Downloads of comparative data


The comparative data in VectorBase is available for download in bulk; because the data is often spread across many files, the downloads are provided as compressed 'tar' archives. There are two sources of comparative data, gene trees and whole genome alignments.

Gene trees and homologs

Gene trees are provided in two formats, Newick (a.k.a. New Hampshire) and PhyloXML. The Newick-format trees have branch lengths and labelled leaf nodes. The PhyloXML files include additional metadata, such as bootstrap values and internal node labels.

The amino acid and cDNA alignments on which the gene trees were inferred are available in Fasta format. The ID field in these Fasta files is the VectorBase protein or transcript ID, and the header contains 3 further fields of meta data, separated by '|': species, genomic location, gene ID. (These alignments are also embedded within the PhyloXML files.)

The homologs that are derived from the gene trees are provided in OrthoXML format.

For all of this gene tree-related data there is one file per gene tree, named for the VectorBase gene tree ID (e.g. VBGT00190000009607). To avoid having many thousands of files within one directory, gene trees are ordered sequentially (by ID) then grouped into sets of 500 and placed in sub-directories whose name indicates the range of IDs within.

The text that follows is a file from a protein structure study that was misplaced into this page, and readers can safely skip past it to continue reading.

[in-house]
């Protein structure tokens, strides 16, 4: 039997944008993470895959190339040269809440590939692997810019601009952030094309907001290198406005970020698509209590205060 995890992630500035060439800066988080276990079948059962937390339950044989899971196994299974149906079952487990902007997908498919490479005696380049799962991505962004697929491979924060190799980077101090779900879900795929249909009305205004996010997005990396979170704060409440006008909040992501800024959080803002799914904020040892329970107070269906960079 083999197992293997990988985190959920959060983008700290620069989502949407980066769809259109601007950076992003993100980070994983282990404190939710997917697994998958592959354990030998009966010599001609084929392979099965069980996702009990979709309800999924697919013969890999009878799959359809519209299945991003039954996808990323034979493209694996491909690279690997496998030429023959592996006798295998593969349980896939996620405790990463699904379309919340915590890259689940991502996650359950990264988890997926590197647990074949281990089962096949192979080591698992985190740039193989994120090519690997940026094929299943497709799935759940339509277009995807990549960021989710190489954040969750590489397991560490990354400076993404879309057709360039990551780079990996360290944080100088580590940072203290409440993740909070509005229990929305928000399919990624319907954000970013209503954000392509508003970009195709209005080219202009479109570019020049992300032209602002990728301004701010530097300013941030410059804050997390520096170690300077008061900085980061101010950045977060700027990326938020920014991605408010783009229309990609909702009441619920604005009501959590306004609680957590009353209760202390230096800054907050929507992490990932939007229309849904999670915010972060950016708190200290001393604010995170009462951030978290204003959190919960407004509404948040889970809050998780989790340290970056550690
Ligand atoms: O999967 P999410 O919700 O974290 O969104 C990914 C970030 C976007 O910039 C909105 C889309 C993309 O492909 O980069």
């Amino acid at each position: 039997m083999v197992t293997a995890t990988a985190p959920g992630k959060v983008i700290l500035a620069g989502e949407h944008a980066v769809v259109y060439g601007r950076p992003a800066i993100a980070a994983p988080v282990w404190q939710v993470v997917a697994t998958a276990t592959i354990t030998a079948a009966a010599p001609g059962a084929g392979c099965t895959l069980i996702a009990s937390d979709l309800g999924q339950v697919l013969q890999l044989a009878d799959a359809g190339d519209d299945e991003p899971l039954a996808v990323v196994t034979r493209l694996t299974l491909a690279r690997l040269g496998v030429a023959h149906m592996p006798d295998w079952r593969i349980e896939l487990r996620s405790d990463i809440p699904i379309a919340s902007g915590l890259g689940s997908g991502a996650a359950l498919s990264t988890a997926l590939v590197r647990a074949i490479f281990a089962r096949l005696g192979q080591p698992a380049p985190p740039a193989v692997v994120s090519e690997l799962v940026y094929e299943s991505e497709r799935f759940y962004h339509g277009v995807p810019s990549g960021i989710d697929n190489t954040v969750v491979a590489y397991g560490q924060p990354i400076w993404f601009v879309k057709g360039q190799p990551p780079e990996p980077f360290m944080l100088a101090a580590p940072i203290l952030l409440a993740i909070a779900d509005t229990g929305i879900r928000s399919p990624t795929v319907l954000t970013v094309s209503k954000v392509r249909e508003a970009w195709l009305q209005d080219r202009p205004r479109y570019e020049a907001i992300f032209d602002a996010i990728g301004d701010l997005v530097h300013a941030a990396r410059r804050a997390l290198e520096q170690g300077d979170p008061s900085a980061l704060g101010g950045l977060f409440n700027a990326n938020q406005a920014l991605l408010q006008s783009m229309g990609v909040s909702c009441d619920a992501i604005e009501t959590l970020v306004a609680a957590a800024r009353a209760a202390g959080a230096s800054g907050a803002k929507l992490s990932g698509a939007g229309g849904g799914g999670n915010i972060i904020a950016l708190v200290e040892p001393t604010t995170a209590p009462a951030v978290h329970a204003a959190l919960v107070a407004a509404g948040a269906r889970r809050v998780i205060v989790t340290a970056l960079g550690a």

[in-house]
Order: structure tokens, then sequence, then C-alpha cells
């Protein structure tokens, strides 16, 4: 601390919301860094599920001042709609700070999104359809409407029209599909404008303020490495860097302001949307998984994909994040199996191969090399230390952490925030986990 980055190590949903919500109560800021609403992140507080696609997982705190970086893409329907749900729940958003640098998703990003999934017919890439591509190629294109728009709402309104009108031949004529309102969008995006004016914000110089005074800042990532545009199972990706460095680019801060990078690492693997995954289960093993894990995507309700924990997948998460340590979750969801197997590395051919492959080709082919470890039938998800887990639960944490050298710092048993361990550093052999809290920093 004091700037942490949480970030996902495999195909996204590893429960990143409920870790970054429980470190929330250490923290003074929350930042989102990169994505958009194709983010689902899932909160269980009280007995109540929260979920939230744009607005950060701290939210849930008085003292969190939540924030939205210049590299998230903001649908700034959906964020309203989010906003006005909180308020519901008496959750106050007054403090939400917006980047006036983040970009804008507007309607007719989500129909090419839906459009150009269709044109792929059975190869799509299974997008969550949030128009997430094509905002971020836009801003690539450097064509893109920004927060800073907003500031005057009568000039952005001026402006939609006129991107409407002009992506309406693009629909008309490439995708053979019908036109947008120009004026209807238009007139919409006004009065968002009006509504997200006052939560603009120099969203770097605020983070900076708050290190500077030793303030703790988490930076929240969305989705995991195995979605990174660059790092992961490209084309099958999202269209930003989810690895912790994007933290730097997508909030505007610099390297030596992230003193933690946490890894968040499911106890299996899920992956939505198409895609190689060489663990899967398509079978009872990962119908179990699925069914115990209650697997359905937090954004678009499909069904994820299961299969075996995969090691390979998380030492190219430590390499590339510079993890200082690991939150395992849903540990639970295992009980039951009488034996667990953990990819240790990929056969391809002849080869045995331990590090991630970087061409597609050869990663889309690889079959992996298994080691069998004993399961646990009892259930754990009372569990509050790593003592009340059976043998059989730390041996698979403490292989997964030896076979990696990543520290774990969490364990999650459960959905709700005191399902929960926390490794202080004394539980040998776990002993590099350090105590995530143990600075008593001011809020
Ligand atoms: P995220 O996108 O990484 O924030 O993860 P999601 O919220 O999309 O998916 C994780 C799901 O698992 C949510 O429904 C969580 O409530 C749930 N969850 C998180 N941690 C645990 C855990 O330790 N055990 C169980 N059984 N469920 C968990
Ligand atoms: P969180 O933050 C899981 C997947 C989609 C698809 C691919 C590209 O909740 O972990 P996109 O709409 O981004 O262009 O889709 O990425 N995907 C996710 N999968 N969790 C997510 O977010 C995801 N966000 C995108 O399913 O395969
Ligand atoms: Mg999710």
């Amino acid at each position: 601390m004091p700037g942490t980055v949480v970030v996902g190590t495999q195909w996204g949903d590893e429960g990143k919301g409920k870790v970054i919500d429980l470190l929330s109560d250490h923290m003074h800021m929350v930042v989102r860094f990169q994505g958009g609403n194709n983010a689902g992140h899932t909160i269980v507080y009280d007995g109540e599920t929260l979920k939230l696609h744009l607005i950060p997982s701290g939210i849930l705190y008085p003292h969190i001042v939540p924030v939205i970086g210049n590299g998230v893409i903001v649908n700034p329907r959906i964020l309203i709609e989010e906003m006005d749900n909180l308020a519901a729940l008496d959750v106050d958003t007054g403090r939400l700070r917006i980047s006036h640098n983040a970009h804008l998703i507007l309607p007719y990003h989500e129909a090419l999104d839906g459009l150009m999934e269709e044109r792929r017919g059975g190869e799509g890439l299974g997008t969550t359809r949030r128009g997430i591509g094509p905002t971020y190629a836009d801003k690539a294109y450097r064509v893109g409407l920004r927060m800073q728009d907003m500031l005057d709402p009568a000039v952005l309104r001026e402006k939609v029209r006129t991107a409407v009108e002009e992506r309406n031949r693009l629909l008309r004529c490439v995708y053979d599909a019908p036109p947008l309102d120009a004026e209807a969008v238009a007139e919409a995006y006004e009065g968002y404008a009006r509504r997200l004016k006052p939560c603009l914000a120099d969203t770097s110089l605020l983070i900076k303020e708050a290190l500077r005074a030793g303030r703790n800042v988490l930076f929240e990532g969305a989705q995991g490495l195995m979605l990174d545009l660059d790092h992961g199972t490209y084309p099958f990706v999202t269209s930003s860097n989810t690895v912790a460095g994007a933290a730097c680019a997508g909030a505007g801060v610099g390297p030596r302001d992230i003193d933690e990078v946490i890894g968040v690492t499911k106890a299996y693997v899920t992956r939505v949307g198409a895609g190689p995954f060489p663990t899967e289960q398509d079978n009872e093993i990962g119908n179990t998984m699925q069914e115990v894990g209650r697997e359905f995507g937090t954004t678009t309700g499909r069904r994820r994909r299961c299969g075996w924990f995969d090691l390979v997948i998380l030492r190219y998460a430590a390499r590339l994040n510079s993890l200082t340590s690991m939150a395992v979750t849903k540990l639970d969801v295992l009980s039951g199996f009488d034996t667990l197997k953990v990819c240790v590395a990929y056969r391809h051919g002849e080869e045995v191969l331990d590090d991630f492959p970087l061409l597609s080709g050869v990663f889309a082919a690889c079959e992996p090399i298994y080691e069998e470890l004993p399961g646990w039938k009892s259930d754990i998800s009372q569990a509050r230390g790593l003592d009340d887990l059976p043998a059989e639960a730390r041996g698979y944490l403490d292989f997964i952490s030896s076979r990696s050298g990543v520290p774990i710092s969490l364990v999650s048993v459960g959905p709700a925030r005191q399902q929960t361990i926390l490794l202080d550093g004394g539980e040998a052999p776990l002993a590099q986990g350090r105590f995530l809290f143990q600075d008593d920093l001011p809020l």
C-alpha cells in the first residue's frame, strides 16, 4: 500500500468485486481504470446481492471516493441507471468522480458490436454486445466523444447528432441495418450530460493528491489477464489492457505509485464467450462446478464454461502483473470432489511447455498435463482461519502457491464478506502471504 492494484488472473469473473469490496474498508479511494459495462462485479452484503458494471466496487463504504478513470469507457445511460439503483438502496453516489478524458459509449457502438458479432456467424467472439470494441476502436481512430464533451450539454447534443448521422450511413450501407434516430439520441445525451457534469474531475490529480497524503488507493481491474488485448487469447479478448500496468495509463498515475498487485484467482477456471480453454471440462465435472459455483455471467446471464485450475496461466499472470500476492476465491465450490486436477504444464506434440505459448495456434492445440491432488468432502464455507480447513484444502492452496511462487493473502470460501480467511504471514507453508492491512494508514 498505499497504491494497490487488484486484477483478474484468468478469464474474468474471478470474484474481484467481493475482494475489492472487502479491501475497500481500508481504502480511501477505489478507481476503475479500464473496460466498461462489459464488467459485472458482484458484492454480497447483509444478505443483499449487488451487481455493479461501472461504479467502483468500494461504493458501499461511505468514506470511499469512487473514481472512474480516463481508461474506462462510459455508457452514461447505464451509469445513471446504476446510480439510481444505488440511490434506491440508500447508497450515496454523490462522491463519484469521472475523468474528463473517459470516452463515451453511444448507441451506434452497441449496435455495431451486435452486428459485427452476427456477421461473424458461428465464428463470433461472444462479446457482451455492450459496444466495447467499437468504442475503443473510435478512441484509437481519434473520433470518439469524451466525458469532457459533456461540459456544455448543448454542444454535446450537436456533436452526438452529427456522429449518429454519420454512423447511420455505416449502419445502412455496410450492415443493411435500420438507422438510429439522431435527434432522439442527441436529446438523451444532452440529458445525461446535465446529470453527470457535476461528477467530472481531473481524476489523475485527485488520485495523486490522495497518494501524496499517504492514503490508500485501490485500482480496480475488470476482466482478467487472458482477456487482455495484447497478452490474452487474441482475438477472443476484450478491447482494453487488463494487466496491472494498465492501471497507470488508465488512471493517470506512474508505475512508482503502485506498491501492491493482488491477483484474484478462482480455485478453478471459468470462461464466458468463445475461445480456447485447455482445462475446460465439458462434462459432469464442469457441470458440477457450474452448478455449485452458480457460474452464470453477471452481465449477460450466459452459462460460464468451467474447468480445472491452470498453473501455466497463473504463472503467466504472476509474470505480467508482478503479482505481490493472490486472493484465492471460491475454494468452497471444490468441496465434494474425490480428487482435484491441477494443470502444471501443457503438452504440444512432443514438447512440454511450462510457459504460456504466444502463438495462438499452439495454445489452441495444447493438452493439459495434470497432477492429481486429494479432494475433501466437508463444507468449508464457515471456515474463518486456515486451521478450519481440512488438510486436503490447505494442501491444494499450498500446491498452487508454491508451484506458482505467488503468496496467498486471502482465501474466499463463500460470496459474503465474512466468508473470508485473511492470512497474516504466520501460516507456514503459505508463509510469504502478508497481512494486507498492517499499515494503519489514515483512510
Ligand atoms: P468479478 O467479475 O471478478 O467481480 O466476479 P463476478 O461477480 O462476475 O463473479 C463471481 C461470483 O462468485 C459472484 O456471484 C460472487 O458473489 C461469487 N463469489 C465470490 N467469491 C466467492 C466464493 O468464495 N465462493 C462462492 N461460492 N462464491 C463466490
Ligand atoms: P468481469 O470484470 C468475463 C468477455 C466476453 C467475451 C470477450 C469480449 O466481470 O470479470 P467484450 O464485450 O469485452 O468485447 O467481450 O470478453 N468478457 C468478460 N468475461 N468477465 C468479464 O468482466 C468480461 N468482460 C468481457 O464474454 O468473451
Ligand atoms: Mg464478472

Gene tree IDs in VectorBase are "stable" in that they track an evolutionary hypothesis, but won't necessarily represent exactly the same tree from release to release. For example, in VB release 1512, let's say we have a tree with 32 nodes. In release 1602, we add Aedes albopictus to our set of species, and the tree is updated to include one of its genes. That gene tree would have the same ID across the two releases; at a fundamental level the tree is the same, even though its Newick representation will be different.

Pairwise whole genome alignments

Pairwise alignments, calculated with either LASTZ or tBLAT, are available in MAF format. If the reference species has chromosomes (e.g. Anopheles gambiae) there is one MAF file per chromosome, otherwise all scaffolds are in a single file.